Take awalk on the East Side: Pt. 2

True confessions: I’m a mural-holic.

I’ve taken hundreds of photos of the murals of Gainesville. I wrote a piece for Forum about the best mural cities in Florida. My wife automatically stops (and rolls her eyes) when we walk past a mural so I can snap a shot.

So naturally while in Berlin I obsessed on the East Side Gallery. The section of the old Cold War Wall that has been turned into an open air mural gallery.

My wife humored me on the first day of my Wall visit. On the second day she sent me off by myself.

But you are never alone at the East Side Gallery. It is one of the most photographed places in Berlin.

The Gallery consists of 105 paintings by artists from all over the world, painted in 1990 on the east side of the Berlin Wall. The actual border at this point had been the river Spree. The gallery is located on the so-called “hinterland mauer,” which closed the border to West Berlin.” Wikipedia.

The paintings at the East Side Gallery document a time of change and express the euphoria and great hopes for a better, more free future for all people of the world.” Wikipedia.

There is an rusty iron gate in the wall. And it is still possible to look through it from one side and envision a time when oppression lived on this side of the Spree. Or from the other side and see a people living in liberation.

This door truly does swing both ways.

Hey, babe
Take a walk on the wild side”
I said, “Hey, honey
Take a walk on the wild side”

Lou Reed must have had this Berlin in mind when he wrote his counterculture anthem.

“I can see for miles and miles and miles and miles and miles…..”

And don’t get me stared on what The Who saw.

The whole world is waiting to see whether the Batman or the Joker will prevail.

We can fix this. I am sure of it.

“Yesterday upon a stair, I met a man who wasn’t there. He wasn’t there again today. I wish, I wish he’d go away.”

With apologies to William Hughes Mearns.

Two-thirds of the paintings are badly damaged by erosion, graffiti, and vandalism. One-third have been restored by a non-profit organization which started work in 2000. The objective of this organization is the eventual restoration and preservation of all the paintings.” Wikipedia.

The East Side Gallery is the embodiment of Berlin’s grit and guts. It’s a symbol of hope, creativity and resilience – for Berliners, but also the rest of the world.” Lonely Planet.

The 155-kilometer-long Berlin Wall, which cut through the middle of the city center, surrounded West Berlin from August 13, 1961 to November 9, 1989. The Wall was designed to prevent people from escaping to the West from East Berlin. In 1961, the SED began adding additional obstacles to the border, expanding the Wall into a complex multi-layered system of barriers. In the West, the border strip was referred to as the “death strip” because so many people were killed there while trying to escape. In 1989, the Wall that the SED had used for so long to maintain its power in the GDR, fell. With the fall of the Wall, the dictatorship came to its definitive end.” The Wall Foundation.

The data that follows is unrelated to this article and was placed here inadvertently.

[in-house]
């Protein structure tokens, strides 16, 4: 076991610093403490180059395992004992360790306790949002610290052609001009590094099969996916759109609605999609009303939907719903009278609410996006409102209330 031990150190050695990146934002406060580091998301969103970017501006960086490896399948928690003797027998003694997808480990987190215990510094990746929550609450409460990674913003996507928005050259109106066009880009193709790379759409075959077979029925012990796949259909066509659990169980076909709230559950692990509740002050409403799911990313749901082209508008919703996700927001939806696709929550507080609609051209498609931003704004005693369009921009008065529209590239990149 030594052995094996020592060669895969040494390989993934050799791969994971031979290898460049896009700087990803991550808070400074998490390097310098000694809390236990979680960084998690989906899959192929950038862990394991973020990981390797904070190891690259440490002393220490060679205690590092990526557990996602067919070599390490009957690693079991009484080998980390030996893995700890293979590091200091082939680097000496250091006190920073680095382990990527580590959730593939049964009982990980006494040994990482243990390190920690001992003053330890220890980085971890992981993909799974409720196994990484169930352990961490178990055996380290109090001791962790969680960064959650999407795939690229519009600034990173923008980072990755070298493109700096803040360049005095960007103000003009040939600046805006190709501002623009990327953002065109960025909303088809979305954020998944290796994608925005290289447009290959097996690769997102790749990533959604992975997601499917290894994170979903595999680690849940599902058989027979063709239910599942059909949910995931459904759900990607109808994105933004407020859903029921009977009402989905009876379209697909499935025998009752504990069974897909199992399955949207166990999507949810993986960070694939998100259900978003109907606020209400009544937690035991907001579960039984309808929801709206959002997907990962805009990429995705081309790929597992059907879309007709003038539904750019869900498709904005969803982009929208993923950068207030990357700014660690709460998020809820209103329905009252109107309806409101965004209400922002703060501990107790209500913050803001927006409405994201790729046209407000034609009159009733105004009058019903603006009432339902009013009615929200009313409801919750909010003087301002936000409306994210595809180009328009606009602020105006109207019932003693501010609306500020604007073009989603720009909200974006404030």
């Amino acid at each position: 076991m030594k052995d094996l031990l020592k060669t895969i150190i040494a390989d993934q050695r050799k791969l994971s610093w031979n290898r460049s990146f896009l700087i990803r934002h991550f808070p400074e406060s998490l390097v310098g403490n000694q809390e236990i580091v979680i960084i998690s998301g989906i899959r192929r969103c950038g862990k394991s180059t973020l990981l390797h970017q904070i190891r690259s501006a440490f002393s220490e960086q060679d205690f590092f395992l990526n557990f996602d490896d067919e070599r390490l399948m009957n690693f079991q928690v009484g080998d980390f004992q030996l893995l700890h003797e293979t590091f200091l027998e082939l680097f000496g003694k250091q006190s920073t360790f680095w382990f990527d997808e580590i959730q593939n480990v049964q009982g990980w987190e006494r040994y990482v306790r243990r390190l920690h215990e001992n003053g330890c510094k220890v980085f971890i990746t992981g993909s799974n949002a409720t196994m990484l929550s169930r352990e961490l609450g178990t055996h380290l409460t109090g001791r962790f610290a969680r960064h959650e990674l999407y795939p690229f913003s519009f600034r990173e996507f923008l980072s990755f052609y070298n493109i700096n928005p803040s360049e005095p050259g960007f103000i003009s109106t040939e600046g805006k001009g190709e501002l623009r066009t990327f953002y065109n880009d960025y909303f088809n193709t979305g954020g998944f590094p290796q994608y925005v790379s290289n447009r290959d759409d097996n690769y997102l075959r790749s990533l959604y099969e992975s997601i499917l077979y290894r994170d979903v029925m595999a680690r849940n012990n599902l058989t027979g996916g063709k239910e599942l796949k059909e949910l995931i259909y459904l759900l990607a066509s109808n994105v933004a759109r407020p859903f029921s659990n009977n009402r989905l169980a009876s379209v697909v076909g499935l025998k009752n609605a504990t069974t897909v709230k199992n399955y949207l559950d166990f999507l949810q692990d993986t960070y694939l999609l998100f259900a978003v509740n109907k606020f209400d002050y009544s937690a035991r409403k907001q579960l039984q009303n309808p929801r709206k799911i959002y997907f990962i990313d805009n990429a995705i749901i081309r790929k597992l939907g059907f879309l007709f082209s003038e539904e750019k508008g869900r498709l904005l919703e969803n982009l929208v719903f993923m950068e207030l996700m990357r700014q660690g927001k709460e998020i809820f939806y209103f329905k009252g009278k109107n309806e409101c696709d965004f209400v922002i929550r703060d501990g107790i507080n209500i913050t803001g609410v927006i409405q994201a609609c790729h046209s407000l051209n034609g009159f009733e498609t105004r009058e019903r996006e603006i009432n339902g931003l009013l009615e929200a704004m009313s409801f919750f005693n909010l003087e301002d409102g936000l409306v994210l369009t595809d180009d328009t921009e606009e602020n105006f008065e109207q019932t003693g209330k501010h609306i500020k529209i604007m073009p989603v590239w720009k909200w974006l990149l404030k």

“All in all you’re just another brick in the wall.” Pink Floyd.

Waddya wanna do today? I dunno. Waddya wanna do?

For many old West Berliners, the wrangling over the East Side Gallery is a perversion of the original wall art that was not commercial and was never meant to last forever. It was an expression of the will to be free, a constant finger in the face of those guarding the murderous border. It was the combination of danger and the desire to be known in the scene that magically attracted people.” Thewallmuseum.com.

A heap of broken images, where the sun beats, And the dead tree gives no shelter, the cricket no relief, And the dry stone no sound of water. “ The Wasteland: T.S. Eliot

Another problem is the fact that the Spree plots there are among the most sought-after building plots in Berlin. That is why a lot of segments of the former Hinterland wall have already been removed. The district of Friedrichshain-Kreuzberg has neither the financial means nor the professional skills to find a permanent solution.” thewallmuseum.com

The Kiss is easily the most photographed mural on the wall. But I suspect it makes the other murals jealous.

“The graffiti is not just a product of its creator’s imagination – it’s a depiction of a photograph taken on the 30th anniversary celebration of the foundation of the German Democratic Republic (Eastern Germany) in 1979. The two men depicted in it are Leonid Brezhnev, the General Secretary of the Soviet Union at the time, and Erich Honecker, the General Secretary of the Socialist Unity Party of the GDR.” iheartberlin.

Russia’s invasion of Ukraine, just two countries away, gives fresh relevance to the wall’s symbolism. You can see signs of solidarity for the invaded country everywhere in Berlin.

History tells us that the quest to escape to freedom never ends.

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